Take your family on a "polar expedition" during the winter holidays
Robots, drones, autonomous boats and smart probes. A cellar at Aarhus University holds an impressive collection of technological inventions for polar research. Selected examples are on display to the public for the first time at the Steno Museum's winter holiday exhibition in mid-February.
In just a few years, Danish researchers and engineering students have created the world's perhaps most comprehensive and innovative portfolio of new technology for climate research. The many inventions were designed and built specifically for the harsh conditions in our northern hemisphere, and now AU Engineering is showing some of the most ground-breaking examples to the public at the Steno Museum's winter holiday exhibition.
"The technology has given us completely new opportunities to study the consequences of global warming. We’ve been given a goldmine of data we can use to understand what happens when the ice melts," says Claus Melvad, senior professor of engineering at the Department of Mechanical and Production Engineering at Aarhus University.
Claus Melvad is the pioneer behind the collection, and together with his students, he has managed to make a clear mark on the results of international climate research in recent years.
Read the article about Claus Melvad's research and many polar expeditions here
The important salt balance
At the Steno Museum in Aarhus, the public can see a wide range of inventions for climate research during the winter holidays.
In the Planetarium, you can join an underwater robot on an expedition under the sea to scan an iceberg.
You can see drones that help researchers carry out dangerous tasks on the ice.
If you are curious, you can ask questions about the robots, autonomic boats and intelligent buoys that are all collecting samples from the water and measure how the fresh melt water from the ice mixes with the salty seawater. And maybe you want to know why? Why is it so important to meassure this mix?
Because it is the core of the climate changes, says Claus Melvad:
"It’s hard to underestimate the importance of the salt balance for our planet. We need to know how the increased amounts of melt water affect the fine mechanisms that drive both Arctic ecosystems and ocean currents, and thus the whole global climate and cycles in nature."
All staff and students at Aarhus University can visit the museum free of charge.
About the exhibition
During the winter holidays, visitors to the Steno Museum can experience a mass of different technology to explore the arctic area and meet engineering students who will talk about the many inventions.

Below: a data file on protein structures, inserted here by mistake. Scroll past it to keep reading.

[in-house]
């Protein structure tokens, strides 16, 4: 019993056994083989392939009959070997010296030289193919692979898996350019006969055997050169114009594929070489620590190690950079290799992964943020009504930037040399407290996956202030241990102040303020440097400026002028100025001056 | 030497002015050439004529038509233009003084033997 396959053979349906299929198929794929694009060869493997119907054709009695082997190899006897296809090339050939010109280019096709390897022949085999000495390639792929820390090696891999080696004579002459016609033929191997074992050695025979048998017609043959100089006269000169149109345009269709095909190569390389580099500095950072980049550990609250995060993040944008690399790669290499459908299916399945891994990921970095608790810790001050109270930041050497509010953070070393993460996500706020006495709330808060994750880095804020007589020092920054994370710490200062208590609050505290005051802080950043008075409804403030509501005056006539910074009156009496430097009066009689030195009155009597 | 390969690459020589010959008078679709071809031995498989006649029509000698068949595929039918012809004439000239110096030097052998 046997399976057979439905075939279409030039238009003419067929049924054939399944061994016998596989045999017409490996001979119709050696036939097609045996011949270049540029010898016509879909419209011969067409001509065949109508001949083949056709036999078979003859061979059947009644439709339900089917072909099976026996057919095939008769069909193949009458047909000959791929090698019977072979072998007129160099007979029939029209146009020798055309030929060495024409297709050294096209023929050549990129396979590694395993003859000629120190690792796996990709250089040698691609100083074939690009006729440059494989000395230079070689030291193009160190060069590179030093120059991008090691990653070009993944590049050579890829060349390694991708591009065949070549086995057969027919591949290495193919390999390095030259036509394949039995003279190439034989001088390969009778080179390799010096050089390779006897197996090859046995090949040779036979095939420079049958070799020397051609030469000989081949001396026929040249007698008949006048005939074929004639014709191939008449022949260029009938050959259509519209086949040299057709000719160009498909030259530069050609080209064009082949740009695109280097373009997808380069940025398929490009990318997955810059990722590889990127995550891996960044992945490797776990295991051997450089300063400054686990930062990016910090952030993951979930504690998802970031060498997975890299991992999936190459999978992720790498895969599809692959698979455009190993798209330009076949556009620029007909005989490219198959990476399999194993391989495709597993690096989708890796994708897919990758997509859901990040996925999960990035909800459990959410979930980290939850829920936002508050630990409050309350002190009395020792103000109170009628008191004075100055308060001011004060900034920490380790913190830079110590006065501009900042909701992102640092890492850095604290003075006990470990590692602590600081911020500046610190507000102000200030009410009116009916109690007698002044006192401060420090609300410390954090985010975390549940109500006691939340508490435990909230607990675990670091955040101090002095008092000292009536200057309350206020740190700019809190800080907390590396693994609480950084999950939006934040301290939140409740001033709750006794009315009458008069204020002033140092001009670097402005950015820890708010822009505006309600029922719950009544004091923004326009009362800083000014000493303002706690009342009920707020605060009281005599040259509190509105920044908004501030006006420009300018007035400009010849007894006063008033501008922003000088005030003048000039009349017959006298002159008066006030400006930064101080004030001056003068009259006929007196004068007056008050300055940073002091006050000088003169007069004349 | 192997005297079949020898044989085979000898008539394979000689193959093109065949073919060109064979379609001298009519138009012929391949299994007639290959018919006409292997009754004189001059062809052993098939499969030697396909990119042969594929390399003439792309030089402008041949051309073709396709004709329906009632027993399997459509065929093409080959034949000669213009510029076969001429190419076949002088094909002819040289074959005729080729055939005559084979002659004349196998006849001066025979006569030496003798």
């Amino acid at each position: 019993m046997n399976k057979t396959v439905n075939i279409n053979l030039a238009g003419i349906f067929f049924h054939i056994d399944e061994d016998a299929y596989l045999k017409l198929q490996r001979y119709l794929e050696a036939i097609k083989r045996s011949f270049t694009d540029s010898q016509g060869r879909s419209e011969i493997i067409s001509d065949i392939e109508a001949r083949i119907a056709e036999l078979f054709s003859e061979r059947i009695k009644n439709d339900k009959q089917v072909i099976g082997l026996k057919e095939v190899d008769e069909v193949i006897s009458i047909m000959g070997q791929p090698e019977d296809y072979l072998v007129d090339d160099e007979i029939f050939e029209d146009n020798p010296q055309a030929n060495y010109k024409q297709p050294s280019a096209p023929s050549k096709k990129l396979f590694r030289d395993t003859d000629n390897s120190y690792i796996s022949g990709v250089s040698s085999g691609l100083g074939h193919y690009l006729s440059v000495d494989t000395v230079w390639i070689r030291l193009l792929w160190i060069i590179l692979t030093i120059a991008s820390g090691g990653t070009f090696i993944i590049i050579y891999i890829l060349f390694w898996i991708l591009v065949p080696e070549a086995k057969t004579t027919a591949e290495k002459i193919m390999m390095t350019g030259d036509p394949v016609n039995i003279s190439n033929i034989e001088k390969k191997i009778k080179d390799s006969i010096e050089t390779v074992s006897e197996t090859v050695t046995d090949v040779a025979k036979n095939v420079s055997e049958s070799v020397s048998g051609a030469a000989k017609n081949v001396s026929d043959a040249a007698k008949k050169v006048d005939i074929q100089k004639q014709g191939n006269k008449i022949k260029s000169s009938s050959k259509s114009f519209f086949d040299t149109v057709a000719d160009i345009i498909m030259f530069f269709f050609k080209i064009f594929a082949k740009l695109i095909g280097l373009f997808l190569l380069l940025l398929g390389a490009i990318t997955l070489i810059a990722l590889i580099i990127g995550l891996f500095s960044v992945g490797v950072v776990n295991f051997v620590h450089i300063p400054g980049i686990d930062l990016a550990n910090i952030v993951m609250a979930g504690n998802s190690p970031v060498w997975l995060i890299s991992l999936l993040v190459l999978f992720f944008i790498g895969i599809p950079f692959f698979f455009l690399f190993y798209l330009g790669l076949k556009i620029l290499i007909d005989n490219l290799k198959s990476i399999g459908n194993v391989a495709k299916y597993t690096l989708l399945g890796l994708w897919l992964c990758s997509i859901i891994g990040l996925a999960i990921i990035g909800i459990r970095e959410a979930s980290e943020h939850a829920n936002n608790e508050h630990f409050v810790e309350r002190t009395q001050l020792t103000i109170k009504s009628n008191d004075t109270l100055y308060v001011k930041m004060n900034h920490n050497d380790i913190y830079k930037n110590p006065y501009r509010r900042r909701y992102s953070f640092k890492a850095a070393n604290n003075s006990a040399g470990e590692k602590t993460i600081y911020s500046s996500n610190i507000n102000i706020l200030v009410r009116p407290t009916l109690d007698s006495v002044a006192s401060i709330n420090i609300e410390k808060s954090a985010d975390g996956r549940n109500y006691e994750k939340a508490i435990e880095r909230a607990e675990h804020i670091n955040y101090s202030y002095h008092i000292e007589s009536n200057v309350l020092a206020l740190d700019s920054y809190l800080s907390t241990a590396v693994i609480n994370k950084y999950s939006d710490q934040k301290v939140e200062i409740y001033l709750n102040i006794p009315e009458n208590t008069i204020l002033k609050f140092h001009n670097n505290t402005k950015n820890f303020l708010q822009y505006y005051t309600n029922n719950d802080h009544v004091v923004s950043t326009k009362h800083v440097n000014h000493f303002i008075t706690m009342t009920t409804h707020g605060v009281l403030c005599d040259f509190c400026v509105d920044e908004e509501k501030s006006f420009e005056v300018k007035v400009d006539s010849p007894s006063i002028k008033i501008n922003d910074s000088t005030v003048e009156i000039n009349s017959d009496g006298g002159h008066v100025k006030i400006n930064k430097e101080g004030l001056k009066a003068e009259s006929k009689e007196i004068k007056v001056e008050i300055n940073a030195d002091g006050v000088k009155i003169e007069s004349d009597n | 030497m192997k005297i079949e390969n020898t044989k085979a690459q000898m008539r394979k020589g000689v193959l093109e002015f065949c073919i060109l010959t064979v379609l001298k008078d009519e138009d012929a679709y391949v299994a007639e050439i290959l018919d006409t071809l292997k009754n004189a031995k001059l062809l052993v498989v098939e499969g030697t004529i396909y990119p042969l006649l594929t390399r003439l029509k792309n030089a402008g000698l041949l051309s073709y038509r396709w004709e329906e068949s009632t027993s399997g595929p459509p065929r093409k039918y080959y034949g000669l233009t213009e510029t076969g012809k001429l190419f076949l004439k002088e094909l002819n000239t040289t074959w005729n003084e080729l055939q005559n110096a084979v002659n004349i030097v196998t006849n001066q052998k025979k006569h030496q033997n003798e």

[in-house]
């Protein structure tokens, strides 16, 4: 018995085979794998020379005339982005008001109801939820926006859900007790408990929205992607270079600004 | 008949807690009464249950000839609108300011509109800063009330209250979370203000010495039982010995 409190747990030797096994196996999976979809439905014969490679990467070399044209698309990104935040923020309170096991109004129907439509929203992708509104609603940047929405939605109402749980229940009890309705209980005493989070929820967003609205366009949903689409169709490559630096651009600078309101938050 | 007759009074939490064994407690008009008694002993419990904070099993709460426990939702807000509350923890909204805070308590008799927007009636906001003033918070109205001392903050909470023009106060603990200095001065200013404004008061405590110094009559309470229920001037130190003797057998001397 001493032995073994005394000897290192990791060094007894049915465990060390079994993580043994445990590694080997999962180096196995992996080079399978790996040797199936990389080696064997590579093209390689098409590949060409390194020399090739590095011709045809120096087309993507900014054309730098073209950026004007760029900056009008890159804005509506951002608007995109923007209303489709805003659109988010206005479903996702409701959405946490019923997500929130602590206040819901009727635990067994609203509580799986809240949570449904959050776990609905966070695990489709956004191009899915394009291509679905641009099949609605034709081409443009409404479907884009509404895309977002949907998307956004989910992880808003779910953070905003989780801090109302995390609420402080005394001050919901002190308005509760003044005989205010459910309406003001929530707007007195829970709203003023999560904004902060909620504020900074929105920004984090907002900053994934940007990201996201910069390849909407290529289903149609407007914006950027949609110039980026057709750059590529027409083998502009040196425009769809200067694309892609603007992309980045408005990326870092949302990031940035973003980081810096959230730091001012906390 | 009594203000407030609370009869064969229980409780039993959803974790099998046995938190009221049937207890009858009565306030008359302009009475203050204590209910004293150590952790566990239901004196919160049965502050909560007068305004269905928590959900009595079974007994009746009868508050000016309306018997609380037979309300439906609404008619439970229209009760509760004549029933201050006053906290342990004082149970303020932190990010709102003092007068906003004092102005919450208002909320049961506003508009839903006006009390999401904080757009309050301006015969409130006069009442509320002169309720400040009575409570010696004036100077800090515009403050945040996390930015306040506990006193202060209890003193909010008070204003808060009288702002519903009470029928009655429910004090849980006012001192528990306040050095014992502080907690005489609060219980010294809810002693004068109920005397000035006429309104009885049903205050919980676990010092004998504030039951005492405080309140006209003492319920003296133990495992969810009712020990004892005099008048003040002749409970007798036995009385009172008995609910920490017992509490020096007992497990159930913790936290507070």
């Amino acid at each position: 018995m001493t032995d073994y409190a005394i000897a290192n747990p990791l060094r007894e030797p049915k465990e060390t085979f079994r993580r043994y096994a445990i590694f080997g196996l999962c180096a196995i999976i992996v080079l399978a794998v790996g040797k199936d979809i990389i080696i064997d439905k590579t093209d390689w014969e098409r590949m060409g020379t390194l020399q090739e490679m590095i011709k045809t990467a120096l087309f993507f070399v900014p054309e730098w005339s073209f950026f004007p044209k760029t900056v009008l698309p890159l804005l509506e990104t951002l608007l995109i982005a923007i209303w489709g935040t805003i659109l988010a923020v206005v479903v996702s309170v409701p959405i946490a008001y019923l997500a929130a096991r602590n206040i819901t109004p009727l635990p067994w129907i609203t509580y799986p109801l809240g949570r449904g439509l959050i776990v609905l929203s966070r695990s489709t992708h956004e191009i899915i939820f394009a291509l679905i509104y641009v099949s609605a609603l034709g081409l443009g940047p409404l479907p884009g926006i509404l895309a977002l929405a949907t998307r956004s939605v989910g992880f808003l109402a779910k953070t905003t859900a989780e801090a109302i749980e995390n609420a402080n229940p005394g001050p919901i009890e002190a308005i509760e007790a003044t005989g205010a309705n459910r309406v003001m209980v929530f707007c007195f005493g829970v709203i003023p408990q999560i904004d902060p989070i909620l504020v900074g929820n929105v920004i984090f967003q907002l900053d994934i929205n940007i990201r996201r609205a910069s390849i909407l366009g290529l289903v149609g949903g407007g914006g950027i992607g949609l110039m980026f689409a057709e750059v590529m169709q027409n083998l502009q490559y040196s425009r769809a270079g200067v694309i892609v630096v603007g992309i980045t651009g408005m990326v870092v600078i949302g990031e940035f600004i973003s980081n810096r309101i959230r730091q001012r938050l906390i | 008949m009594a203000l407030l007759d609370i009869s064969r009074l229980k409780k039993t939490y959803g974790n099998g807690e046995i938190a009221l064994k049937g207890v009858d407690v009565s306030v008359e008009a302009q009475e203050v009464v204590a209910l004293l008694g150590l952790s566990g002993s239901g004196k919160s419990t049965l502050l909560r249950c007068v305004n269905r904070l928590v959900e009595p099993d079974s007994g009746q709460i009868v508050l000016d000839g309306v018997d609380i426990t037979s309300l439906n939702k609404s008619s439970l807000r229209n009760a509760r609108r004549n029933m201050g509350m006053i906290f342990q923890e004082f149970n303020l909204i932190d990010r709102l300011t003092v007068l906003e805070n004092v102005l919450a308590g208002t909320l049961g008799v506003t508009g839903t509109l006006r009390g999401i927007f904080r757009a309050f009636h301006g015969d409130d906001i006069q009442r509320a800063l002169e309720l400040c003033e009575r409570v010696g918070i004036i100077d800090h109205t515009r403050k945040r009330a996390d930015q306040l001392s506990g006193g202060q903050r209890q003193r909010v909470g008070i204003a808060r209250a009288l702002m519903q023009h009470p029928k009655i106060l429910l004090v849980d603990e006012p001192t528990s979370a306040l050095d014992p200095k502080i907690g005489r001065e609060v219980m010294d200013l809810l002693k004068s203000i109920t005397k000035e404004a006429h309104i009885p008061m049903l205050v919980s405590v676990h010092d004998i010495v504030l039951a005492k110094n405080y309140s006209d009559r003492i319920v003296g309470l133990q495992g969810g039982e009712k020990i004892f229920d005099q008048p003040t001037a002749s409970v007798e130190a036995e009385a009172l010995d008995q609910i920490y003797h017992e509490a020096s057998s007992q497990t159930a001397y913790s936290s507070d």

Film: Secrets of the ice
Join engineering students on a polar expedition in the Arctic Ocean. They have built a robot that can navigate under water. Will they succeed in producing the world's first complete scan of an iceberg under water?
See a huge drone!
It can be very dangerous to get too close to an iceberg. Therefore, climate scientists use a drone to fly over the ice. It can make a 3D scan of the top of the iceberg, transport small robots to the iceberg, and take borings.
It is very difficult to get drones to operate around the Arctic Ocean because of the magnetic field. This means that the drone you can see at the Steno Museum has been built to fly without a compass.
Drill for ice cores
Icebergs are filled with minerals that originate from under the Earth. When the ice melts, the minerals spread into the fjords and are transported onwards out into the ocean. This provides nutrients for our primary production. Climate researchers want to study what global warming means for the mineral content of the sea and life in fjords. To this end, they drill cores out of the icebergs with a special drill on display at the Steno Muesset in the winter holiday.
The Steno Museum is exhibiting an orange version of the Silverfish. It is a brand-new underwater robot that has not yet been part of a polar expedition. This summer, it will join an international group of climate researchers in Greenland to investigate how the glaciers melts out at sea. It can measure salt content, depth, ultrasound, and turbidity, and it will help predict sea level increases more accurately.
NORDACC is an autonomous boat that takes samples of the sea's surface water. In the Arctic Ocean, fresh melt water from glaciers spreads out in a layer over the salty seawater, because it has a lower density. The researchers want to find out how salt water and fresh water mix, because this affects the entire fine mechanism that drives ocean currents and thus our climate and all of the cycles in nature.
Arccop is an underwater robot that swims like a dolphin. It can dive down to 200 metres and returns to the surface, and it run for many months at a time because it does not need electricity or fuel. A small piston moves in and out to change the robot's density and control its position. Every time it comes up to the surface, it sends data from the ocean to researchers' computers.
And much more....
See you at Steno Museum!